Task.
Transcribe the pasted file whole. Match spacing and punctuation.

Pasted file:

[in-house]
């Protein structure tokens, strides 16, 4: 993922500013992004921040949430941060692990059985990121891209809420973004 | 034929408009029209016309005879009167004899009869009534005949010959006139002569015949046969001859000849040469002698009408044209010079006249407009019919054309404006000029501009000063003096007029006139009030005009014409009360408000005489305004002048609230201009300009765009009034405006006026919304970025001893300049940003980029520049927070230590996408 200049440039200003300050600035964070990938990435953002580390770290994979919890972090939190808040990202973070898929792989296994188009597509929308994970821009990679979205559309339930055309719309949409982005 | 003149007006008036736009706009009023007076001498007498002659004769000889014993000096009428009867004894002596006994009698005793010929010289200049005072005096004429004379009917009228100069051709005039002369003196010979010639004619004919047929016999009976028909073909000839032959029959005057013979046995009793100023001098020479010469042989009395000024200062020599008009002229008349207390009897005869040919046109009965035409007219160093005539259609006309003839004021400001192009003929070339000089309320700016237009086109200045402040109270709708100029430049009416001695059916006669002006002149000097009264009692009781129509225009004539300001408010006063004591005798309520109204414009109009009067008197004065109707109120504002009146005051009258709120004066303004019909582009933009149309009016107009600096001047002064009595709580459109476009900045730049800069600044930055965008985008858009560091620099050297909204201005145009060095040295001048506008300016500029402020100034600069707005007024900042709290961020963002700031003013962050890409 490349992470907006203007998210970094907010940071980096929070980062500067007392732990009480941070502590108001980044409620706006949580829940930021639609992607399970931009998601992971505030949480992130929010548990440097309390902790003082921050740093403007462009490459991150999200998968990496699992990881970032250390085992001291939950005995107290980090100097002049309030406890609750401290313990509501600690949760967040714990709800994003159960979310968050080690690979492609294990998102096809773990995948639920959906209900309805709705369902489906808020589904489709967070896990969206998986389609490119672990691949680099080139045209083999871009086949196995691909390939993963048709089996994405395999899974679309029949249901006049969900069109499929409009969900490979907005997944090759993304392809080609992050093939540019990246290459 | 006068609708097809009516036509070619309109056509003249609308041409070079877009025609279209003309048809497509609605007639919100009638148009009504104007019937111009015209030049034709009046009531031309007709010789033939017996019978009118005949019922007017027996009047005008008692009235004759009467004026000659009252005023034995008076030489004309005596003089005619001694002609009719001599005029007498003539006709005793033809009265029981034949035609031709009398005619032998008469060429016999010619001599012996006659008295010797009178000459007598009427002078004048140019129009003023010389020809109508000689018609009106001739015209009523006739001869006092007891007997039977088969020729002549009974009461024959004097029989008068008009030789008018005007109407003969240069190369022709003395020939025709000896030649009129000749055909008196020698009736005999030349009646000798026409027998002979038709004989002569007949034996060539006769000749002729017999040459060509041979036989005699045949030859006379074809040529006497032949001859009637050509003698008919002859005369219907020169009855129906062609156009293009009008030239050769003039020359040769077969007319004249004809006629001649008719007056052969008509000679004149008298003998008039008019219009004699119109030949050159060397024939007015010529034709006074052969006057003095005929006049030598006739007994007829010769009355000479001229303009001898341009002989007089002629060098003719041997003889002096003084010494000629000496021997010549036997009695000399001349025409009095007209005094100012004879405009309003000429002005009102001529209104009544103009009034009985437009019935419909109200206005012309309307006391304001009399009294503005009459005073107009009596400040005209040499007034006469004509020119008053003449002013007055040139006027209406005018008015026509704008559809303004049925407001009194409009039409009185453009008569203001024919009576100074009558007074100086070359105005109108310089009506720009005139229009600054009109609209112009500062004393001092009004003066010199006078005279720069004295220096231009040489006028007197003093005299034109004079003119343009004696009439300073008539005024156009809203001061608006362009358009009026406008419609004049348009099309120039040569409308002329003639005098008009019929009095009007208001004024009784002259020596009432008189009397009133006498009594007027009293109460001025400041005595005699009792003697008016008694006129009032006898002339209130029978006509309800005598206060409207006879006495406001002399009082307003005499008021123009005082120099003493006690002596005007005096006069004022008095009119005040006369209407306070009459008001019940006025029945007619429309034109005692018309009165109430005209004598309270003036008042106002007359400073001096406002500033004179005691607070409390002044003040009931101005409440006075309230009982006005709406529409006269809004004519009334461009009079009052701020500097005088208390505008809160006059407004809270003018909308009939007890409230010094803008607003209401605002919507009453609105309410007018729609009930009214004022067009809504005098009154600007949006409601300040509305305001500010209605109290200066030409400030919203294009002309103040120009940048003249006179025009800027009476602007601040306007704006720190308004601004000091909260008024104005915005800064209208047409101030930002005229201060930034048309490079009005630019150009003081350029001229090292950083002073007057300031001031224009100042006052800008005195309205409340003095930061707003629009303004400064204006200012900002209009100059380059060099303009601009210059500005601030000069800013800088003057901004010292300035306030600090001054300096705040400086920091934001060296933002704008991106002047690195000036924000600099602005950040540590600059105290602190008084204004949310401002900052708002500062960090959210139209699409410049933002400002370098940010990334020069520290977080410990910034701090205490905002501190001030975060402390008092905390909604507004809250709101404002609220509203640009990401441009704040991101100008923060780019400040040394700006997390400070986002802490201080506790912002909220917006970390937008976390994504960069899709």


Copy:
[in-house]
């Protein structure tokens, strides 16, 4: 993922500013992004921040949430941060692990059985990121891209809420973004 | 034929408009029209016309005879009167004899009869009534005949010959006139002569015949046969001859000849040469002698009408044209010079006249407009019919054309404006000029501009000063003096007029006139009030005009014409009360408000005489305004002048609230201009300009765009009034405006006026919304970025001893300049940003980029520049927070230590996408 200049440039200003300050600035964070990938990435953002580390770290994979919890972090939190808040990202973070898929792989296994188009597509929308994970821009990679979205559309339930055309719309949409982005 | 003149007006008036736009706009009023007076001498007498002659004769000889014993000096009428009867004894002596006994009698005793010929010289200049005072005096004429004379009917009228100069051709005039002369003196010979010639004619004919047929016999009976028909073909000839032959029959005057013979046995009793100023001098020479010469042989009395000024200062020599008009002229008349207390009897005869040919046109009965035409007219160093005539259609006309003839004021400001192009003929070339000089309320700016237009086109200045402040109270709708100029430049009416001695059916006669002006002149000097009264009692009781129509225009004539300001408010006063004591005798309520109204414009109009009067008197004065109707109120504002009146005051009258709120004066303004019909582009933009149309009016107009600096001047002064009595709580459109476009900045730049800069600044930055965008985008858009560091620099050297909204201005145009060095040295001048506008300016500029402020100034600069707005007024900042709290961020963002700031003013962050890409 490349992470907006203007998210970094907010940071980096929070980062500067007392732990009480941070502590108001980044409620706006949580829940930021639609992607399970931009998601992971505030949480992130929010548990440097309390902790003082921050740093403007462009490459991150999200998968990496699992990881970032250390085992001291939950005995107290980090100097002049309030406890609750401290313990509501600690949760967040714990709800994003159960979310968050080690690979492609294990998102096809773990995948639920959906209900309805709705369902489906808020589904489709967070896990969206998986389609490119672990691949680099080139045209083999871009086949196995691909390939993963048709089996994405395999899974679309029949249901006049969900069109499929409009969900490979907005997944090759993304392809080609992050093939540019990246290459 | 006068609708097809009516036509070619309109056509003249609308041409070079877009025609279209003309048809497509609605007639919100009638148009009504104007019937111009015209030049034709009046009531031309007709010789033939017996019978009118005949019922007017027996009047005008008692009235004759009467004026000659009252005023034995008076030489004309005596003089005619001694002609009719001599005029007498003539006709005793033809009265029981034949035609031709009398005619032998008469060429016999010619001599012996006659008295010797009178000459007598009427002078004048140019129009003023010389020809109508000689018609009106001739015209009523006739001869006092007891007997039977088969020729002549009974009461024959004097029989008068008009030789008018005007109407003969240069190369022709003395020939025709000896030649009129000749055909008196020698009736005999030349009646000798026409027998002979038709004989002569007949034996060539006769000749002729017999040459060509041979036989005699045949030859006379074809040529006497032949001859009637050509003698008919002859005369219907020169009855129906062609156009293009009008030239050769003039020359040769077969007319004249004809006629001649008719007056052969008509000679004149008298003998008039008019219009004699119109030949050159060397024939007015010529034709006074052969006057003095005929006049030598006739007994007829010769009355000479001229303009001898341009002989007089002629060098003719041997003889002096003084010494000629000496021997010549036997009695000399001349025409009095007209005094100012004879405009309003000429002005009102001529209104009544103009009034009985437009019935419909109200206005012309309307006391304001009399009294503005009459005073107009009596400040005209040499007034006469004509020119008053003449002013007055040139006027209406005018008015026509704008559809303004049925407001009194409009039409009185453009008569203001024919009576100074009558007074100086070359105005109108310089009506720009005139229009600054009109609209112009500062004393001092009004003066010199006078005279720069004295220096231009040489006028007197003093005299034109004079003119343009004696009439300073008539005024156009809203001061608006362009358009009026406008419609004049348009099309120039040569409308002329003639005098008009019929009095009007208001004024009784002259020596009432008189009397009133006498009594007027009293109460001025400041005595005699009792003697008016008694006129009032006898002339209130029978006509309800005598206060409207006879006495406001002399009082307003005499008021123009005082120099003493006690002596005007005096006069004022008095009119005040006369209407306070009459008001019940006025029945007619429309034109005692018309009165109430005209004598309270003036008042106002007359400073001096406002500033004179005691607070409390002044003040009931101005409440006075309230009982006005709406529409006269809004004519009334461009009079009052701020500097005088208390505008809160006059407004809270003018909308009939007890409230010094803008607003209401605002919507009453609105309410007018729609009930009214004022067009809504005098009154600007949006409601300040509305305001500010209605109290200066030409400030919203294009002309103040120009940048003249006179025009800027009476602007601040306007704006720190308004601004000091909260008024104005915005800064209208047409101030930002005229201060930034048309490079009005630019150009003081350029001229090292950083002073007057300031001031224009100042006052800008005195309205409340003095930061707003629009303004400064204006200012900002209009100059380059060099303009601009210059500005601030000069800013800088003057901004010292300035306030600090001054300096705040400086920091934001060296933002704008991106002047690195000036924000600099602005950040540590600059105290602190008084204004949310401002900052708002500062960090959210139209699409410049933002400002370098940010990334020069520290977080410990910034701090205490905002501190001030975060402390008092905390909604507004809250709101404002609220509203640009990401441009704040991101100008923060780019400040040394700006997390400070986002802490201080506790912002909220917006970390937008976390994504960069899709």